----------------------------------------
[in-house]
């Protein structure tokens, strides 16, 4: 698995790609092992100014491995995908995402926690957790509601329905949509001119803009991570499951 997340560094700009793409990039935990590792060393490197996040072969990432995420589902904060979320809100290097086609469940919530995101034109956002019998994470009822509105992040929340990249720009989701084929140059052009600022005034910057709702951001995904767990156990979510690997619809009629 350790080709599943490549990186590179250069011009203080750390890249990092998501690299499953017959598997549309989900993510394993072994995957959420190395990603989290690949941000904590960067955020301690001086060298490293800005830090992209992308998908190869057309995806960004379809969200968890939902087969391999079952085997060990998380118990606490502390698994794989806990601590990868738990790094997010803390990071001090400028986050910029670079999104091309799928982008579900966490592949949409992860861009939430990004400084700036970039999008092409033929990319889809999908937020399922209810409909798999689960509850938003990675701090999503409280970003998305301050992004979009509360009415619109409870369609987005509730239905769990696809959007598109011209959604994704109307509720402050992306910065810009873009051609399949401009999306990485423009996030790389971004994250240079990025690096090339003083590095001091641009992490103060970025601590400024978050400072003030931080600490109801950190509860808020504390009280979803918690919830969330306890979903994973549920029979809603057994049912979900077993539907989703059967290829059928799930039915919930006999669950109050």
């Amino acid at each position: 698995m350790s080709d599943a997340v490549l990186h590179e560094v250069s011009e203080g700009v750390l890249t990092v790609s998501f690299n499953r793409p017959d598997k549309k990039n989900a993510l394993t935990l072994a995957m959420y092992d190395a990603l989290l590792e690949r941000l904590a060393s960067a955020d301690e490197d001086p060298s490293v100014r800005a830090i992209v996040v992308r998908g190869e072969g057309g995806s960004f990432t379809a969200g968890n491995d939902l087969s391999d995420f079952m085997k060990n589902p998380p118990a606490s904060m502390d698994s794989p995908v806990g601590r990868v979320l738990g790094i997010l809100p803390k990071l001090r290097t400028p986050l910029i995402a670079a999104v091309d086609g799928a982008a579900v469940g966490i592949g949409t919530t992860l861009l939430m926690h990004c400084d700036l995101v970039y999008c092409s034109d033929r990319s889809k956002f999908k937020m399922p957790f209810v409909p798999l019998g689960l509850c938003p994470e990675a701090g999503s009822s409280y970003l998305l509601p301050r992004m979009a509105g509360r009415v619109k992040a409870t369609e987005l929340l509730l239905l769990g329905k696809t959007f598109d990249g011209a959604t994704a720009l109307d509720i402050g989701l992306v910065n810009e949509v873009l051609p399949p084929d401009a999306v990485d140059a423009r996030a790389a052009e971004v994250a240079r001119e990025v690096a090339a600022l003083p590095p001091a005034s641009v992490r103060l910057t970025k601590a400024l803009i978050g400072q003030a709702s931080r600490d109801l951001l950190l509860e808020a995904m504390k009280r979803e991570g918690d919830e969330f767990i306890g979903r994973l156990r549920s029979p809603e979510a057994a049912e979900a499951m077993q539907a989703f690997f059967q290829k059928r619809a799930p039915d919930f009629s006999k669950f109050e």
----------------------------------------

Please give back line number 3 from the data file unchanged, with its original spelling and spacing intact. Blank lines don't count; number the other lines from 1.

């Amino acid at each position: 698995m350790s080709d599943a997340v490549l990186h590179e560094v250069s011009e203080g700009v750390l890249t990092v790609s998501f690299n499953r793409p017959d598997k549309k990039n989900a993510l394993t935990l072994a995957m959420y092992d190395a990603l989290l590792e690949r941000l904590a060393s960067a955020d301690e490197d001086p060298s490293v100014r800005a830090i992209v996040v992308r998908g190869e072969g057309g995806s960004f990432t379809a969200g968890n491995d939902l087969s391999d995420f079952m085997k060990n589902p998380p118990a606490s904060m502390d698994s794989p995908v806990g601590r990868v979320l738990g790094i997010l809100p803390k990071l001090r290097t400028p986050l910029i995402a670079a999104v091309d086609g799928a982008a579900v469940g966490i592949g949409t919530t992860l861009l939430m926690h990004c400084d700036l995101v970039y999008c092409s034109d033929r990319s889809k956002f999908k937020m399922p957790f209810v409909p798999l019998g689960l509850c938003p994470e990675a701090g999503s009822s409280y970003l998305l509601p301050r992004m979009a509105g509360r009415v619109k992040a409870t369609e987005l929340l509730l239905l769990g329905k696809t959007f598109d990249g011209a959604t994704a720009l109307d509720i402050g989701l992306v910065n810009e949509v873009l051609p399949p084929d401009a999306v990485d140059a423009r996030a790389a052009e971004v994250a240079r001119e990025v690096a090339a600022l003083p590095p001091a005034s641009v992490r103060l910057t970025k601590a400024l803009i978050g400072q003030a709702s931080r600490d109801l951001l950190l509860e808020a995904m504390k009280r979803e991570g918690d919830e969330f767990i306890g979903r994973l156990r549920s029979p809603e979510a057994a049912e979900a499951m077993q539907a989703f690997f059967q290829k059928r619809a799930p039915d919930f009629s006999k669950f109050e």